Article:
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Seismic monitoring of hydraulic fractures

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The creation of a fracture by injection of fluids is always accompanied by deformation of the earth’s surface and radiation of seismic energy from microseismic events. Both features are often exploited in the monitoring of hydraulic fracture operations by using arrays of tiltmeters[1] or seismic receivers.[2] Knowing the orientation, height, and length of hydraulic fractures is often important in the design of closely-spaced pairs of injectors and producers, in designing optimal fracture treatments for other wells and for optimizing reservoir management in fields with fracture-treated wells. In general, geophysical techniques are currently incapable of determining either the width (aperture) of a single fracture or the composite width of a multiple fractures.

Monitoring during fracturing

Seismic receivers are used in a manner similar to that employed for passive seismic monitoring. Typically, they are deployed in one or more nearby wells, perhaps shallow wells drilled for this purpose, but they provide better observations the closer they are to the fracture depth. The receivers are usually multiple-component geophones that are clamped to the wellbore wall and deployed at multiple depths in the monitor well(s). The arrival times of the P-waves and S-waves are used to locate the events in space and time. Because the use of just one or two monitor wells does not permit traditional triangulation, it is usually necessary to supplement the arrival time information with the azimuth of the arriving P-waves, as determined from particle-motion analysis (or polarization), to help constrain the location of the events.[3] In modern applications, the growth of the fracture can be monitored in real time, and information can be provided to the completions engineer on site. The events monitored consist primarily of shear events in the immediately surrounding rock after the fracture tip has passed;[4][5] by accumulating the locations of these events, an image of the fracture as it grows can be obtained in three dimensions[6] (see Fig. 1).

Use of tiltmeters

Tiltmeters can be deployed at the earth’s surface or in wellbores (see Fig. 2). Noise from wind and other ambient conditions can largely be eliminated by placing the “surface” tiltmeters in shallow holes (20 to 40 ft; 6 to 12 m), and most modern studies use these shallow wells rather than placing tiltmeters directly on the surface. Tiltmeters can also be deployed in a deeper monitor well to provide better estimates of the fracture parameters.[7] Deformation is monitored with an array of several tiltmeters; predictable tilt features caused by the solid-earth tidal loading are removed, and the resultant signal is inverted in near-real time to provide an interpretation of the fracture as it grows. As a reservoir is produced from a hydraulically fractured well, the stresses may change over time, and a new refracture treatment may result in a new set of fractures or extensions of the original fracture at different azimuths. Tiltmeter studies have demonstrated that complicated refracture reorientations can sometimes be significant for reservoir management.[8]


  1. Castillo, D.A. and Wright, C.A. 1995. Tiltmeter Hydraulic Fracture Imaging Enhancement Project: Progress Report. Paper presented at the 1995 Society of Exploration Geophysicists Annual Intl. Meeting, Houston, 8–13 October.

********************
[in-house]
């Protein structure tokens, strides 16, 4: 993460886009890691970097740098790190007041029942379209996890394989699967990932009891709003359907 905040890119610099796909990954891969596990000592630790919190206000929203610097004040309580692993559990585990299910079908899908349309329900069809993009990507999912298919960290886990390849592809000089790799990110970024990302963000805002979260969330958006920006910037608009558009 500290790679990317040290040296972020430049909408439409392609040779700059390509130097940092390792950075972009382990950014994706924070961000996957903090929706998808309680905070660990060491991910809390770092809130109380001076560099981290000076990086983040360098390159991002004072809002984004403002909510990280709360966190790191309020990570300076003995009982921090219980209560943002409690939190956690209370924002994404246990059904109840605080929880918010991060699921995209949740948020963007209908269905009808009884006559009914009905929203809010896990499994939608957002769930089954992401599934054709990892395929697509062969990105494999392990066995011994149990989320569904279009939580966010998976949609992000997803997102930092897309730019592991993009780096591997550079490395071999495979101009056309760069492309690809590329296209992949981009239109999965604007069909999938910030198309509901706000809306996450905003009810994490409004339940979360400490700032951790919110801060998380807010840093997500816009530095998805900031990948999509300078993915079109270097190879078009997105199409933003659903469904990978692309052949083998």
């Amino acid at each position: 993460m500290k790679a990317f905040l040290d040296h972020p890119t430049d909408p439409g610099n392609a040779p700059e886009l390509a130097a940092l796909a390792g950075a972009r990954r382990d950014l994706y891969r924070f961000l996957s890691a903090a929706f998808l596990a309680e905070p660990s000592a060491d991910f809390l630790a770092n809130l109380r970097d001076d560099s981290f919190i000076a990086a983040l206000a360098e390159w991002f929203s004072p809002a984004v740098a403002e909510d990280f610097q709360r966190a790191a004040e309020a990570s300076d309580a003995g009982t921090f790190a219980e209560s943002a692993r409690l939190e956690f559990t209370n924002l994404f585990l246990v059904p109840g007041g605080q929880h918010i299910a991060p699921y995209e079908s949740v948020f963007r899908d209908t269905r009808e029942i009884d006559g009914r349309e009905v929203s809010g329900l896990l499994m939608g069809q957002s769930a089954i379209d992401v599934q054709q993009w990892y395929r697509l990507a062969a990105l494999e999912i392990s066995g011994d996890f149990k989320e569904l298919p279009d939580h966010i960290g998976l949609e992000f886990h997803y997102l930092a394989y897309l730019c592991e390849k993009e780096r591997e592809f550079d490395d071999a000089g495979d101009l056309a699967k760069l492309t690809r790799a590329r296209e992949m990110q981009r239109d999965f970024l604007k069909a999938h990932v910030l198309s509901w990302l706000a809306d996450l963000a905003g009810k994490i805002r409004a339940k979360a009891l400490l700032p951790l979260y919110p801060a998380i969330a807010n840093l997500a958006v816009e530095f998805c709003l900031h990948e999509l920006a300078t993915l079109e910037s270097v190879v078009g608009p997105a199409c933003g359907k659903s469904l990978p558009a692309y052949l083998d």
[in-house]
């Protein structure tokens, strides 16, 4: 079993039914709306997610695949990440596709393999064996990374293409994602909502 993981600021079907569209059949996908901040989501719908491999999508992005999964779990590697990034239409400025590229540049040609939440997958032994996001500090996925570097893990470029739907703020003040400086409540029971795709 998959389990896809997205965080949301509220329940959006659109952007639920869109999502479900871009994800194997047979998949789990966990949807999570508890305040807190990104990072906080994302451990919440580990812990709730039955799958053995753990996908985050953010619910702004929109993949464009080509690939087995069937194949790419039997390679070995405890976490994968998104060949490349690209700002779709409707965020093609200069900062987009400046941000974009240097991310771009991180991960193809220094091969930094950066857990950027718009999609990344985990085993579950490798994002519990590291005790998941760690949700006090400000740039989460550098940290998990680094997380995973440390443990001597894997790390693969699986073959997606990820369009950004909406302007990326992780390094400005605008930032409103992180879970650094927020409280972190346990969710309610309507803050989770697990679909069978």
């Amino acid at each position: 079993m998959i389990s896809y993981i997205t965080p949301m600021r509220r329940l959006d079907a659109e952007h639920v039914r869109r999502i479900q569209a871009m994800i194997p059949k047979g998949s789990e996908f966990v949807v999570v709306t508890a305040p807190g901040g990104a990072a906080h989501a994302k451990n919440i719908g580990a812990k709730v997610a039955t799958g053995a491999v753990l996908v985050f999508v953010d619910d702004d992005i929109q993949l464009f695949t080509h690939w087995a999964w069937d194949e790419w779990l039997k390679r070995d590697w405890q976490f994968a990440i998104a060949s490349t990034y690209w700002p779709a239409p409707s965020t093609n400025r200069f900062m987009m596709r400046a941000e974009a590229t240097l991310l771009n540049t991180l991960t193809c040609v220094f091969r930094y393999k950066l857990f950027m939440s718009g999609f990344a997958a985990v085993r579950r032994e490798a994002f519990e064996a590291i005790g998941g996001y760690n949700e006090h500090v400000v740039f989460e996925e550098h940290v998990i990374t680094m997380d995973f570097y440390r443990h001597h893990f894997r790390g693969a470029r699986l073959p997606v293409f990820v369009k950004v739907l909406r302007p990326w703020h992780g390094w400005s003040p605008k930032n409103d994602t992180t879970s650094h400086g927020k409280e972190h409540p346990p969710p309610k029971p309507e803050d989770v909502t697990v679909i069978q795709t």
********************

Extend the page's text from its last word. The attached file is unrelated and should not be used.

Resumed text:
2. Li, Y., Cheng, D.H., and Toksoz, M.N. 1998. Seismic Monitoring of the Growth of a Hydraulic Fracture Zone at Fenton Hill, New Mexico. Geophysics 63 (1): 120.
  3. Phillips, W.S. et al. 2002. Induced Microearthquake Patterns in Hydrocarbon and Geothermal Reservoirs. Pure and Applied Geophysics 159 (1–3): 345.
  4. Pearson, C. 1981. The Relationship Between Microseismicity and High Pore Pressures During Hydraulic Stimulation Experiments in Low Permeability Granitic Rocks. J. of Geophysical Research 86 (B9): 7855.
  5. Warpinski, N.R., Wolhart, S.L., and Wright, C.A. 2001. Analysis and Prediction of Microseismicity Induced by Hydraulic Fracturing. Presented at the SPE Annual Technical Conference and Exhibition, New Orleans, Louisiana, 30 September-3 October 2001. SPE-71649-MS
  6. 6.0 6.1 Rutledge, J.T. and Phillips, W.S. 2003. Hydraulic Stimulation of Natural Fractures as Revealed by Induced Microearthquakes, Carthage Cotton Valley Gas Field, East Texas. Geophysics 68 (2): 441.
  7. 7.0 7.1 Cipolla, C.L. and Wright, C.A. 2000. Diagnostic Techniques to Understand Hydraulic Fracturing: What? Why? and How? Presented at the SPE/CERI Gas Technology Symposium, Calgary, Canada, 3–5 April. SPE-59735-MS.
  8. Wright, C.A. and Weijers, L. 2001. Hydraulic Fracture Reorientation: Does It Occur? Does It Matter?. The Leading Edge 20 (10): 1185.

Noteworthy papers in OnePetro

Use this section to list papers in OnePetro that a reader who wants to learn more should definitely read

External links

Dobecki, T.L. Hydraulic Fracture Orientation Using Passive Borehole Seismics. Presented at the 1983/1/1/.

Groenenboom, J., Duijndam, A.J.W., and Fokkema, J.T. Hydraulic Fracture Characterization With Dispersion Measurements of Seismic Waves. Presented at the 1995/1/1/.

Maxwell, S.C., Urbancic, T.I., Le Calvez, J.H. et al. Passive Seismic Imaging of Hydraulic Fracture Proppant Placement. Presented at the 2004/1/1/.

Maxwell, S.C., Waltman, C., Warpinski, N.R. et al. Imaging Seismic Deformation Induced by Hydraulic Fracture Complexity. Presented at the 2006/1/1/.

See also

Reservoir geophysics overview

Seismic imaging and inversion

Seismic time-lapse reservoir monitoring

Passive seismic monitoring

Hydraulic fracturing